Bank of America announced this week that it has settled four mortgage-related complaints with a Federal Home Loan Bank (FHLBank), the bank stated in a filing with the Securities and Exchange Commission (SEC).
The company disclosed in the SEC filing that on April 25, 2016, Bank of America and The FHLBank of Seattle (which merged with FHLBank of Des Moines last year) settled these claims for $190 million, "substantially all of which was previously accrued."
A spokesperson for Bank of America and the FHLBank of Des Moines did not immediately respond to a comment request at the time of publication for this article.
Click here to view the SEC Filing.
In June 2015, The FHLBank of Des Moines announced in a press release that it will merge with the FHLBank of Seattle. More details concerning this new combination will be included in a related Form 8-K that FHLBank of Des Moines will file with the SEC.
"The paperwork has been formally approved and signed and the merger of the Federal Home Loan Bank of Des Moines with the Federal Home Loan Bank of Seattle is now official,” said Melvin L. Watt, FHFA director. “As the regulator of the Federal Home Loan Bank System, FHFA views this voluntary merger as consistent with safety and soundness and with the mission of the System to support home mortgage lending and community investment.”
This voluntary merger will constitute the first in the 80-year history of the FHLBank system, the cooperative said. The merger closed on May 31, 2015, the two Banks now operate as one.
It was a tough first quarter for Bank of America, as the bank experienced a year-over-year decline of 13 percent in net income down to $2.7 billion, or earnings per diluted share of $0.21, according to the bank's Q1 earnings statement released Thursday.
The bank's net income was also down by $0.6 billion over-the-quarter from Q4's net income of $3.3 billion, according to Bank of America.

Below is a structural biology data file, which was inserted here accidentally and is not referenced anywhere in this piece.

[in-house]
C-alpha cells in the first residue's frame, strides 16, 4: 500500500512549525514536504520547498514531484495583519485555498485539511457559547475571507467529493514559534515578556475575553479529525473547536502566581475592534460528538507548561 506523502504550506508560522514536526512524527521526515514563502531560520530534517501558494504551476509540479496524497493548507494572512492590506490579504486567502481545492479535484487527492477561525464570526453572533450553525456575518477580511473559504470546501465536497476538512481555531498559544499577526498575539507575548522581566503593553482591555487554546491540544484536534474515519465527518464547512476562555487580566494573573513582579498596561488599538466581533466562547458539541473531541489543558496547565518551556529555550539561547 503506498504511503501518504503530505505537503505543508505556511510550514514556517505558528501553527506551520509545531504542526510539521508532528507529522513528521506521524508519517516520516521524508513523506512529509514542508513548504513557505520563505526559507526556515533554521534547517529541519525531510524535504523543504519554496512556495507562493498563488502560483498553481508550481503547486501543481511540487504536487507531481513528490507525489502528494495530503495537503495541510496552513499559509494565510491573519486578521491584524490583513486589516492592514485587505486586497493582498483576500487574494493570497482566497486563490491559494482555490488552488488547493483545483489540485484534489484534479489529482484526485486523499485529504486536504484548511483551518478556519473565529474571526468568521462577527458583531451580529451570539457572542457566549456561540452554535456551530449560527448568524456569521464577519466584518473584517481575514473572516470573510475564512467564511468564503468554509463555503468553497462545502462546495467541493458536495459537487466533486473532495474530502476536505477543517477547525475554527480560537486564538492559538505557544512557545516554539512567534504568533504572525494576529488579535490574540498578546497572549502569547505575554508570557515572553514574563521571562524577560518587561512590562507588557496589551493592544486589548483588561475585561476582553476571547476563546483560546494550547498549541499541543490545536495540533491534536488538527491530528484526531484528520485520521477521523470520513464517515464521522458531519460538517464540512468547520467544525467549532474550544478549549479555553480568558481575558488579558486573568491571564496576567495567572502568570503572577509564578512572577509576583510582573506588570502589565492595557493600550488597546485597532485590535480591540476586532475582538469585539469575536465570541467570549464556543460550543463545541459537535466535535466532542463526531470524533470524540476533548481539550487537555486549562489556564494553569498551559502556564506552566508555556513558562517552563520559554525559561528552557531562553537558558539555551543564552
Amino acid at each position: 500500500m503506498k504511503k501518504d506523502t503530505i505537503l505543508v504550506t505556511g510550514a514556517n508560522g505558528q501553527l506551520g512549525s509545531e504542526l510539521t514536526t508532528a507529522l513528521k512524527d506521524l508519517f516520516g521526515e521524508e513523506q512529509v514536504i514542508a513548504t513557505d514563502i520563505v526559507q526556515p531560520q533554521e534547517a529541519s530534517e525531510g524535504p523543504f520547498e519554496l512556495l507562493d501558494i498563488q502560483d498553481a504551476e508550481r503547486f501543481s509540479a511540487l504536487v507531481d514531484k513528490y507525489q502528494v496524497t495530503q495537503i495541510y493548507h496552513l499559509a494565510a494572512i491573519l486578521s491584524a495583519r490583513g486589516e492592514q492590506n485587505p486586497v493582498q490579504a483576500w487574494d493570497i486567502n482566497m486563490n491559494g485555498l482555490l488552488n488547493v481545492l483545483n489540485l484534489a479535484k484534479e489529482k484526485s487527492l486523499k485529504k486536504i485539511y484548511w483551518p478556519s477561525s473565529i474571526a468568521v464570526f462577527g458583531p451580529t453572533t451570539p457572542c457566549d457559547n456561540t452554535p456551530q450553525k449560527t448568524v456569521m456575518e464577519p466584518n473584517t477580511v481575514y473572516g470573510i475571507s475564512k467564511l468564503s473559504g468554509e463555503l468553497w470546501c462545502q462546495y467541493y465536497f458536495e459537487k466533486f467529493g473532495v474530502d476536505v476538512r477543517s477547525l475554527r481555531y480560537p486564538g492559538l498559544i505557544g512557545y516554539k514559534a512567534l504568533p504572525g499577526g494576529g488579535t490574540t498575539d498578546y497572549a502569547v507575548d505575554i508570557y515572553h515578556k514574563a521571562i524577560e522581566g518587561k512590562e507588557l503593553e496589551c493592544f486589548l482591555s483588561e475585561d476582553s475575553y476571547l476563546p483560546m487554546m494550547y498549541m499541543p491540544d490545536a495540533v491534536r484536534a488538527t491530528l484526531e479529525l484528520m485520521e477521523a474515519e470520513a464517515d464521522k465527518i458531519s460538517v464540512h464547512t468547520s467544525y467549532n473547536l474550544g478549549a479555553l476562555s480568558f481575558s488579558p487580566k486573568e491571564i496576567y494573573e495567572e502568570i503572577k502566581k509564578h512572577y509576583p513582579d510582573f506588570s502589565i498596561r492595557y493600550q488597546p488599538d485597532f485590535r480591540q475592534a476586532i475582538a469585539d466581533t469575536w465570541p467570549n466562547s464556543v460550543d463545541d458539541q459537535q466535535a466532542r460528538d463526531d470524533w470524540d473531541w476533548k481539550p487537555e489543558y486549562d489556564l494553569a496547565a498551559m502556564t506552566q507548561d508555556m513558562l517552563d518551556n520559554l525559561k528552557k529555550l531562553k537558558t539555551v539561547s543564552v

Consumer performed well for Bank of American in Q1, with consumer banking's net income jumping by 22 percent up to $1.8 billion as positive operating leverage was created by higher revenue from increased customer activity combined with lower expenses. The bank's sales and trading revenue were down by 16 percent in Q1, however.
Bank of America's Legacy Assets and Servicing revenue was down by $235 million, from $914 million down to $669 million due to a decline in net interest income on lower loan balances and a drop in non-interest income. The bank's mortgage banking income declined due to lower servicing fees and mortgage servicing rights net of hedge results. The factors causing the decline were partially offset by gains on certain loan sales, according to the earnings statement. The number of residential loans serviced by Bank of America that were 60-plus days delinquent declined over-the-year by 42 percent, down to 88,000, during Q1.
"This quarter, we benefited from good consumer and commercial banking activity," said Brian Moynihan, CEO. "Our business segments earned $4.5 billion, up 16 percent from the year-ago quarter. This was partially offset by valuation adjustments from lower long-term interest rates and annual compensation expenses. Despite volatile markets, our Global Markets business produced solid earnings. As always, we are focused on loan and deposit growth and managing expenses. By doing that, we continue to improve on what we do best: helping consumers live their financial lives and helping businesses grow and employ more people."
Click here to view Bank of America's complete Q1 earnings statement.